• Option three - solar future. Most new solar export connection offers would receive a static export limit of between 2.5-3kW, where capacity is available.
  • Option four - fast transition. All new solar export connection offers would be offered static export limits of between 2.5-3kW. Additional network investment would be made to provide additional network hosting capacity in constrained areas.
  • Option five - shared capacity. New solar export connection offers would be offered a static export limit equal to the intrinsic hosting capacity (likely to be 1.5kW). Opt-in flexible offerings would enable export levels higher than this when, and where, capacity is available.
  • Option six - solar abundance. All new solar export connection offers would be approved with a static export limit equal to the intrinsic hosting capacity (likely to be 1.5kW). Further network investments would be made to unlock additional solar hosting capacity would be based on flexible export performance metrics.


Six options have been identified for EVs. These include:

  • Option one - status quo. Customers can connect fast charging infrastructure if capacity is available, but spare capacity would be relatively low. We would not manage customer charging. Network investment would be focused on enabling trickle charging.
  • Option two - convenience preference. Customers could connect fast charging infrastructure if capacity is available. We would not manage customer charging. Network investment would be focused on enabling fast EV charging capacity and local power quality improvements.
  • Option three - heavy touch. Customers could connect fast charging infrastructure if capacity is available, but the overall amount of fast charging would be somewhat low. This option includes greater visibility of EV chargers through which we would manage charging during peak periods. Network investment would be focused on enabling trickle charging.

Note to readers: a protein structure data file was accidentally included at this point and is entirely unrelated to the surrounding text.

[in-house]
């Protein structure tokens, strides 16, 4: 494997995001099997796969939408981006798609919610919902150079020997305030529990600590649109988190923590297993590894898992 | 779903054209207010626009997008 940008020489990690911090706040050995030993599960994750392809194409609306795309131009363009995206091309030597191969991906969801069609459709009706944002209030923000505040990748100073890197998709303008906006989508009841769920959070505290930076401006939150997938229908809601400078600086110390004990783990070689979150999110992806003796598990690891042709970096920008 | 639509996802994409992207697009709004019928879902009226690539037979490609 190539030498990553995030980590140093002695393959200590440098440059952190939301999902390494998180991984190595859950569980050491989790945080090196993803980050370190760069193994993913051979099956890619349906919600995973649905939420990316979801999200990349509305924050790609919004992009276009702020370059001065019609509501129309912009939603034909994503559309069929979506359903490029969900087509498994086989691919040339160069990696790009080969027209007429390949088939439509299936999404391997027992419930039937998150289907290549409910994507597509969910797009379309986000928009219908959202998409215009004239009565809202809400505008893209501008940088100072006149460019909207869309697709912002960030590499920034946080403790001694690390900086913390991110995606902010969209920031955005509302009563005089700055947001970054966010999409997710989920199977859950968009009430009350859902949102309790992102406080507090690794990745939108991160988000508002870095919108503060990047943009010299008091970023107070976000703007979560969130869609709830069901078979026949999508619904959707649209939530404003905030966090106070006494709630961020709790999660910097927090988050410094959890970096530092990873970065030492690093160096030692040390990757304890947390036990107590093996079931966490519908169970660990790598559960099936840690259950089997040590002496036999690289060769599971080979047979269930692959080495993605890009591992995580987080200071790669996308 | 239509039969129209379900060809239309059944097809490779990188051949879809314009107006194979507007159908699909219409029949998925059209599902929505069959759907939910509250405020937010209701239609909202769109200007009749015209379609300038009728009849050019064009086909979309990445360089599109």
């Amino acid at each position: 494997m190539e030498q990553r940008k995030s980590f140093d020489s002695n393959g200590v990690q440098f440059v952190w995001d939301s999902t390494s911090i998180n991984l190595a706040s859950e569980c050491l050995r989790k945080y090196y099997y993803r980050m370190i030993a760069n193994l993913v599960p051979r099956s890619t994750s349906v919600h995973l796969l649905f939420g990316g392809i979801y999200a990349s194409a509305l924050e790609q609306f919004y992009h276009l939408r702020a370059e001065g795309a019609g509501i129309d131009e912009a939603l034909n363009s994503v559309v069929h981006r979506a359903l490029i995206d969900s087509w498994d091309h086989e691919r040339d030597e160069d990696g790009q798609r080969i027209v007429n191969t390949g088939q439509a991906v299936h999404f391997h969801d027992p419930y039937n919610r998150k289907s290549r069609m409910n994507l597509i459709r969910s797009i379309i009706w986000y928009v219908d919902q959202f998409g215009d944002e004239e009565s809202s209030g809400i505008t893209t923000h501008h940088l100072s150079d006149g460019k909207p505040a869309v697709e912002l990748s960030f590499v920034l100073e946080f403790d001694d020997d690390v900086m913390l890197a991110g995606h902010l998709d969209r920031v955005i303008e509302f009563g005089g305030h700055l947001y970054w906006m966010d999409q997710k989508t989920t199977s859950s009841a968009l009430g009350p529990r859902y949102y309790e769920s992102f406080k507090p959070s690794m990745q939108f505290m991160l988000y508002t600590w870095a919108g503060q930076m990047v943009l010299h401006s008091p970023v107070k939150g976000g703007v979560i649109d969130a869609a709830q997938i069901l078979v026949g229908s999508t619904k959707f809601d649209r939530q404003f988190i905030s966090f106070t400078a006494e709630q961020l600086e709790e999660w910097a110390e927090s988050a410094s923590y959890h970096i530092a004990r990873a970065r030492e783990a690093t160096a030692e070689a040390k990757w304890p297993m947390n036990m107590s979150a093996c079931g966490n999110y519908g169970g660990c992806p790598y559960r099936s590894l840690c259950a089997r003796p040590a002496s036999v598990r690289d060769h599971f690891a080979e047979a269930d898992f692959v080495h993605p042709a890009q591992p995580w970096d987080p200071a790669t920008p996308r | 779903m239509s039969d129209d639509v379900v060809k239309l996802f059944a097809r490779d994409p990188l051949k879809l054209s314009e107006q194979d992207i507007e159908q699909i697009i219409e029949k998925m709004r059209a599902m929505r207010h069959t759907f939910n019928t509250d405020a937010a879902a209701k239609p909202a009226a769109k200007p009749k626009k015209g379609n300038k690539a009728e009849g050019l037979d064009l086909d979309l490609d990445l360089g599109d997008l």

• Option four - light touch. Nearly all EV customers would be able to connect fast chargers. This option includes greater visibility of EV chargers through which we would manage charging during peak periods, but not during lower-usage seasons or days. Network investment would be focused on improving capacity to facilitate EV fast charging connections.
  • Option five - shared charging. All new EV customers would be able to connect fast chargers. This option includes greater visibility of EV chargers through which we manage charging during peak periods and potentially other times. Network investment would be focused on enabling trickle charging during peak periods.
  • Option six - charging abundance. All new EV customers would be able to connect fast chargers. This option includes greater visibility of EV chargers through which we manage charging during critical peak periods. Network investment would focus on improving network capacity to enable fast charging during peak periods.


Promoting agency for key customer groups

Customers experiencing vulnerability

We believe in a fairer energy transition thus are focused on design and providing service solutions that support customers experiencing vulnerability.

We want to ensure that no one is left behind hence our solutions are designed with end users in mind, not the network. Demonstrating affordability and value to our customers are key in this, as well as providing agency to our customers to make their own informed decisions wherever possible.

Through engagement to date, the messages we have heard include:

  • We need to help customers help themselves through greater agency
  • Balancing affordability and value for all customers
  • Recognise we may not always be the best party to assist customers
  • Amplify the importance of energy efficiency
  • Tailor information and education programs to meet the needs of different communities.